State addresses poverty in rural Utah


(KUTV) Utah's unemployment numbers have long been touted as some of the lowest in the country, but not everyone is doing well. In fact, there are many areas - particularly in rural parts of Utah - that seem to be stuck in what the state calls 'inter-generational poverty'. It is something a state commission is looking into, releasing data it's gathered to local leaders. This past week, Lieutenant Governor Spencer Cox along with others in the commission spoke to Sanpete County Commissioner Claudia Jarrett and other local leaders and community members in Sanpete County at a meeting held in Manti's City Hall.

"These are pretty hard numbers," Commissioner Jarrett told 2News, "My county is always like 27th or 28th ranked out of 29 counties for per capita family income. We're also ranked like 5th or 6th for poverty and 5th and 6th for unemployment and those numbers don't change."

She said this is why she was so interested in hearing more from the intergenerational welfare reform commission, which gave out specific numbers about Sanpete County.

"What we're trying to accomplish here is to get everyone who's working on this issue to start working together using the best data we have available and using the best practices we have available," Lt. Governor Cox said.

Cox is from Sanpete County and still resides there with his family.

"I know not all poverty is the same," he explained, "There's situational poverty when a divorce, or loss of job may change things, and for those people the programs that are out there can get them back on their feet."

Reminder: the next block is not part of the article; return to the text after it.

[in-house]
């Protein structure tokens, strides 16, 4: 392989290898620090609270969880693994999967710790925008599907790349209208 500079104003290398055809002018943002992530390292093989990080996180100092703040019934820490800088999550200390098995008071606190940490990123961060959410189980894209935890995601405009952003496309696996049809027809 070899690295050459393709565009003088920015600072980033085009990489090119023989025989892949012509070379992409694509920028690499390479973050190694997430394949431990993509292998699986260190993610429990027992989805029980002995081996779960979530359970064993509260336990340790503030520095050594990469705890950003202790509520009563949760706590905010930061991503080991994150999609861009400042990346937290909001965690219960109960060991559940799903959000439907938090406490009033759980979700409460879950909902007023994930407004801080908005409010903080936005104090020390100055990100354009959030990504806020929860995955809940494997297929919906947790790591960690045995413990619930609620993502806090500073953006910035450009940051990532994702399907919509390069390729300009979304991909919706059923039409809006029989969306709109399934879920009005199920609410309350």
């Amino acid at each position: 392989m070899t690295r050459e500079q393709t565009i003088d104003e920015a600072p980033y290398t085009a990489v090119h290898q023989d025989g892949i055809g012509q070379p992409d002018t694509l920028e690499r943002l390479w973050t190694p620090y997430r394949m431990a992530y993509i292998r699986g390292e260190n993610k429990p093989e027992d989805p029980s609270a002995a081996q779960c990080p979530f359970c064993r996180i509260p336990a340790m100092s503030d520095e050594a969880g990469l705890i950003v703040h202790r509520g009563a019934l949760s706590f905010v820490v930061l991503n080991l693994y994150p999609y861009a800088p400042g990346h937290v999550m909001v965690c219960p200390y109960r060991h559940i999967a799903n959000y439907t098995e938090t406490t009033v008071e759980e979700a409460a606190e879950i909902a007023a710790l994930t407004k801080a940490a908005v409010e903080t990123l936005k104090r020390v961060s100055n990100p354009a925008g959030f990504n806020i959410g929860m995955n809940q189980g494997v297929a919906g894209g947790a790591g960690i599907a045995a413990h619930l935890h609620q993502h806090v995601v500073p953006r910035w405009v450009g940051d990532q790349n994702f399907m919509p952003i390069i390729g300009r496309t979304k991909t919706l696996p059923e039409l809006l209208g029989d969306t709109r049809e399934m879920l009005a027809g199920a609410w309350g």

He said the type of poverty, however, that they were focusing on was different.

"Intergenerational poverty is something is a little more acute here. You don't have some of the same opportunities as you do on the Wasatch front or other places... but we have a sense of community and people willing to work hard to lift people out of that poverty."

He said that was the hope behind these meetings, not only in Sanpete county but in others throughout the state. He hoped they could bring together all those who are trying to help and be able to come up with solutions together.

"Their next step is to assemble the people working on this in their communities to come up with their own plan, come up with their solutions in ways their people will understand."

For more on the commission's goals, click here.

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